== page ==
Here’s how it works: JustCARE identifies encampments that generate significant numbers of complaints and 911 calls. With the goal of averting a police response, JustCARE outreach workers step in to address housed neighbours’ concerns. They then assess camp residents’ needs, build trust and ultimately offer supportive interim housing in the form of private rooms, currently in local hotels. This is much different than traditional congregate emergency shelters, which come with shared living spaces and bathrooms, cots and threats of potential violence. Research shows that people living outside typically decline such options, or spend only a short time indoors before returning to the streets.
JustCARE also provides harm-reduction-oriented, 24/7 case management. This includes mental and physical health care, Naloxone and syringe exchanges, dental care, optometry, veterans’ resources, financial management assistance and even enrollment in community college. Most camp residents accept these services. Case managers and dedicated safety teams use creative problem-solving and de-escalation techniques to keep the peace within the hotels.
One of us recently co-authored a developmental evaluation of JustCARE’s first six months of operations. The preliminary findings are encouraging. Nearly all participants who reported previously engaging in illicit survival strategies, such as theft or drug sales, said they stopped or reduced this behaviour. Many addressed long-standing mental and physical health challenges, reporting notable improvements in their emotional and psychological well-being.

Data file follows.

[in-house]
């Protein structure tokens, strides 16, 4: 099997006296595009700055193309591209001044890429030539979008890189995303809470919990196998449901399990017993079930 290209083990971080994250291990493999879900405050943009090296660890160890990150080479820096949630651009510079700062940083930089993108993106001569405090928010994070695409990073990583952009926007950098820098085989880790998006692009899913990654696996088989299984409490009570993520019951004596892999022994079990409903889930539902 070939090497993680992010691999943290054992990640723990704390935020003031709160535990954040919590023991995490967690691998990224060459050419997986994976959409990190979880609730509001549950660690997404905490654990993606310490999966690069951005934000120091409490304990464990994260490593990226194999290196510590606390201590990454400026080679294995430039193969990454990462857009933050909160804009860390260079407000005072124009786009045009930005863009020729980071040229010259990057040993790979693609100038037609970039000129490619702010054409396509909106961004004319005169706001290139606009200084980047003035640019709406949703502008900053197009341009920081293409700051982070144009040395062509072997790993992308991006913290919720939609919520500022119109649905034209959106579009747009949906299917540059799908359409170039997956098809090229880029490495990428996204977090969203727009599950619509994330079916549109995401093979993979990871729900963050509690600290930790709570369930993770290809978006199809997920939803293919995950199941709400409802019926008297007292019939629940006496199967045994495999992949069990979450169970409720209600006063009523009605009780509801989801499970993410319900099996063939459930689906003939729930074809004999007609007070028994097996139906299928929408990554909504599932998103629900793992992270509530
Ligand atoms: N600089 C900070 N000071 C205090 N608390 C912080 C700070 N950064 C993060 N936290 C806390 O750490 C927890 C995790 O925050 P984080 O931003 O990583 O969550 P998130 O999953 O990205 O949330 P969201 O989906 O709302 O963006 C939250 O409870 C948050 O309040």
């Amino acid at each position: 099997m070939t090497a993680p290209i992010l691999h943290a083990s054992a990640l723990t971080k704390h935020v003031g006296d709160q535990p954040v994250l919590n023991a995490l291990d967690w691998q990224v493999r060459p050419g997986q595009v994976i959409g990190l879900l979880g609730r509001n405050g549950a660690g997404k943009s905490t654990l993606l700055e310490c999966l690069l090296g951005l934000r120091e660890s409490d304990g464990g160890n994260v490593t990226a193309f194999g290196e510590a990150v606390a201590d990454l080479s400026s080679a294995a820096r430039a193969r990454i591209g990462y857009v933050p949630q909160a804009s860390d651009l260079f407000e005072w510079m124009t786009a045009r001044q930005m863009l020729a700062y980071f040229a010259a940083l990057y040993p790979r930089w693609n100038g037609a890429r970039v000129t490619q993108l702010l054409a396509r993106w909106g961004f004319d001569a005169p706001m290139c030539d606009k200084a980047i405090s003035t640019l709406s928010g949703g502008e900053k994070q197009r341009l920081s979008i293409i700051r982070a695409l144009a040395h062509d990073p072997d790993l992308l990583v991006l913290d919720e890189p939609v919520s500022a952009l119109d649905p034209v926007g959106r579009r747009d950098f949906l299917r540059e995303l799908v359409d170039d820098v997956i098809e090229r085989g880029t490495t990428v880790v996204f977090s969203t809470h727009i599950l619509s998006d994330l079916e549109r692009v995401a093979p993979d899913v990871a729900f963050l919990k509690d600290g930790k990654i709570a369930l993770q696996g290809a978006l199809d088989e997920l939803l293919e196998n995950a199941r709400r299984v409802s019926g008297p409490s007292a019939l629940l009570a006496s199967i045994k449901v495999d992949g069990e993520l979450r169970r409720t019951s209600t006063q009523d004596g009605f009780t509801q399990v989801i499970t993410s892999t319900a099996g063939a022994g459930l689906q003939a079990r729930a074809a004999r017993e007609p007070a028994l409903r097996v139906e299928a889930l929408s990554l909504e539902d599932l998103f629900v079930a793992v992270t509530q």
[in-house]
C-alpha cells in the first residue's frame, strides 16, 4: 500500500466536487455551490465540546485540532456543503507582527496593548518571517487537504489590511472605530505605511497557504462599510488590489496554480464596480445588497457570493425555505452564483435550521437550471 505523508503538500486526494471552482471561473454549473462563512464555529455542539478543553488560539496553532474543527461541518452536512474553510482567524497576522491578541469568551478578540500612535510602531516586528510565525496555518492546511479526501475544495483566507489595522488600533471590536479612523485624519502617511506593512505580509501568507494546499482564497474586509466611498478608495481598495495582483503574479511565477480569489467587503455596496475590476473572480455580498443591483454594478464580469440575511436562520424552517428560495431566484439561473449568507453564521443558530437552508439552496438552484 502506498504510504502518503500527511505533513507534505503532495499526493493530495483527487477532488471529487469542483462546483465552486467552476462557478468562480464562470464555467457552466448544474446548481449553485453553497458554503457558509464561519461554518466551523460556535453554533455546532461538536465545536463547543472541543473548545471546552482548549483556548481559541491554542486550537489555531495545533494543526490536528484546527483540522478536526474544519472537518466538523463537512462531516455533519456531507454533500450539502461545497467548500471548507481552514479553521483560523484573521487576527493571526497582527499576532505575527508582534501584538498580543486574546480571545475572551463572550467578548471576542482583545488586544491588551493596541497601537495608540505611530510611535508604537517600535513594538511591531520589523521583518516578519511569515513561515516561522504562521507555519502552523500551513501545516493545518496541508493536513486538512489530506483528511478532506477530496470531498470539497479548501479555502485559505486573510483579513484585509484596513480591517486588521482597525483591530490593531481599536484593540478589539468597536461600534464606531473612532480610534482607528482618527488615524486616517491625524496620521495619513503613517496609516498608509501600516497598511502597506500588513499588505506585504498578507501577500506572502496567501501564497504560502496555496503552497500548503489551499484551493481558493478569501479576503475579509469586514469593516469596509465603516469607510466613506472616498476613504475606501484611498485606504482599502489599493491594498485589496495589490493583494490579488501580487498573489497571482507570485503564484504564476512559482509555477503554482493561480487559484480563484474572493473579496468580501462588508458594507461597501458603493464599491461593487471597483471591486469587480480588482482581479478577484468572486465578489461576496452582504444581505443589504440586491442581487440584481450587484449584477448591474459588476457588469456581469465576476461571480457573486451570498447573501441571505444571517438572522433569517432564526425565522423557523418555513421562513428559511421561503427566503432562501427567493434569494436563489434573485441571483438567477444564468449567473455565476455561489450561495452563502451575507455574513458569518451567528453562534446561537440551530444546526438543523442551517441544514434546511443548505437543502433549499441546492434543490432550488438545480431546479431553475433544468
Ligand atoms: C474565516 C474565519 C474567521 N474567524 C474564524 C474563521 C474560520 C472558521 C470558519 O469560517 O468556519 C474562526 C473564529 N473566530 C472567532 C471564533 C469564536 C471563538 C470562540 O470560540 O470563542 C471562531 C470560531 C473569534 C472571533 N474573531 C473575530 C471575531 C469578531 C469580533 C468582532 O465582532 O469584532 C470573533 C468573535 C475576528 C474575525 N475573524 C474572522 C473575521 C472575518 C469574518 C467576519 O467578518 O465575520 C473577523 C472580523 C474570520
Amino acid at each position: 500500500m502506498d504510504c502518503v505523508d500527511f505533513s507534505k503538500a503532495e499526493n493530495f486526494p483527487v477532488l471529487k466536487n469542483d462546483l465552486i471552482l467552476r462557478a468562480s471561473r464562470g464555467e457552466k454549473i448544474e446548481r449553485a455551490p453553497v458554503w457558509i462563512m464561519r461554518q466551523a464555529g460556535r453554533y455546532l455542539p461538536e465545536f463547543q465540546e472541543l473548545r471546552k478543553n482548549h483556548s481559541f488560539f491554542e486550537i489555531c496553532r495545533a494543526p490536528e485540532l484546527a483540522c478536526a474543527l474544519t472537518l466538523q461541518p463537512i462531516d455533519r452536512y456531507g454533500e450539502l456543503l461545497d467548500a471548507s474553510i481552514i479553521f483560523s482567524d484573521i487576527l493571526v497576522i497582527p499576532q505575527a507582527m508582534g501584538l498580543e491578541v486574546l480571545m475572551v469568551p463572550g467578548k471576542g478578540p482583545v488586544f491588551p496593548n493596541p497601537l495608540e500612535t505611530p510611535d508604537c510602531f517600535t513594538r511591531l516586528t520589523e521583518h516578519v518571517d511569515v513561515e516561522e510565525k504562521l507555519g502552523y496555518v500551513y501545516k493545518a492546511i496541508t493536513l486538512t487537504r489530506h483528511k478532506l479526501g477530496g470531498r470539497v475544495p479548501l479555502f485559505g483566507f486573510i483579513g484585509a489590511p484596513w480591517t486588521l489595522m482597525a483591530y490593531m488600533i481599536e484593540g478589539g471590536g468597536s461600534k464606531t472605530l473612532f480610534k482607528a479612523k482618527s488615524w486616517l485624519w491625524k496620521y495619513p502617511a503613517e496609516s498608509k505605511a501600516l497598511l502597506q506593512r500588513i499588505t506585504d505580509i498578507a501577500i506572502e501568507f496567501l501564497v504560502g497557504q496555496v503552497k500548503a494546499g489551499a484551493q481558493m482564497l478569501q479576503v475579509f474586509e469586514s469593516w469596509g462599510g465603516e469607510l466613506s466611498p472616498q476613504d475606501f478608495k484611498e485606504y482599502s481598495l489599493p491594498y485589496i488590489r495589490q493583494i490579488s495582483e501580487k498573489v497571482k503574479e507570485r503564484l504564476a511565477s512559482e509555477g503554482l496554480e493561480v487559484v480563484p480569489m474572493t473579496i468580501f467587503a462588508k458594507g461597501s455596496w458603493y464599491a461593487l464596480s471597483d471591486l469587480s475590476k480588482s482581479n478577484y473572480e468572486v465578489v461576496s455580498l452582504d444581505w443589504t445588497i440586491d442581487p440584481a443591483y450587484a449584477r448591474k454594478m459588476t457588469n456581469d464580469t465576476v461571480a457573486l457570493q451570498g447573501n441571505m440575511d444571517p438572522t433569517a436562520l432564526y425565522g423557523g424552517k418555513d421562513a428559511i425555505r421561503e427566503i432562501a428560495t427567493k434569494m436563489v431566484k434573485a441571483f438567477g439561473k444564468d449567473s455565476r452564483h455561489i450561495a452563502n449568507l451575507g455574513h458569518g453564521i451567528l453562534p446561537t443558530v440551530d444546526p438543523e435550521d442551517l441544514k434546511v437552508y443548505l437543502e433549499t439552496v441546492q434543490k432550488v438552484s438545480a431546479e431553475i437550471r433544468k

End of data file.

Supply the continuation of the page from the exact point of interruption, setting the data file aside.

Case managers – many of whom draw on relevant lived experience – support participants in securing benefits, connecting with loved ones, obtaining ID documents and clearing outstanding criminal legal issues. Some participants have moved on to independent permanent housing or back in with family, and many more are poised to do so in the coming months.
As impressive as these early findings are, we have been even more struck by how quickly JustCARE managed to unite both sides of the raging battle. Those who live and work near former encampments are thrilled with the initiative’s effective yet humane response.
There is perhaps no better evidence of this shift than a recent press conference convened by councilmember Andrew J. Lewis in downtown Seattle, just one day prior to the clash in Trinity Bellwoods. The scenes in these two cities could not have been any more different. Standing in front of a newly reopened dinner theatre across the street from the home of the Seattle Symphony, Mr. Lewis was flanked by a once unfathomable coalition of business owners, residents and JustCARE providers and participants. They took turns applauding the initiative and thanking their former adversaries.
“We’re here to say that this model is going to get downtown back to business,” Mr. Lewis announced. “This model is going to give agency to our neighbours who are experiencing homelessness, and give them the resources that they need.”
Some of the loudest praise came from those who, only a year ago, were among the most vocal advocates of homeless sweeps.
Rachel Smith, president and CEO of the Seattle Metropolitan Chamber of Commerce, was one of those voices.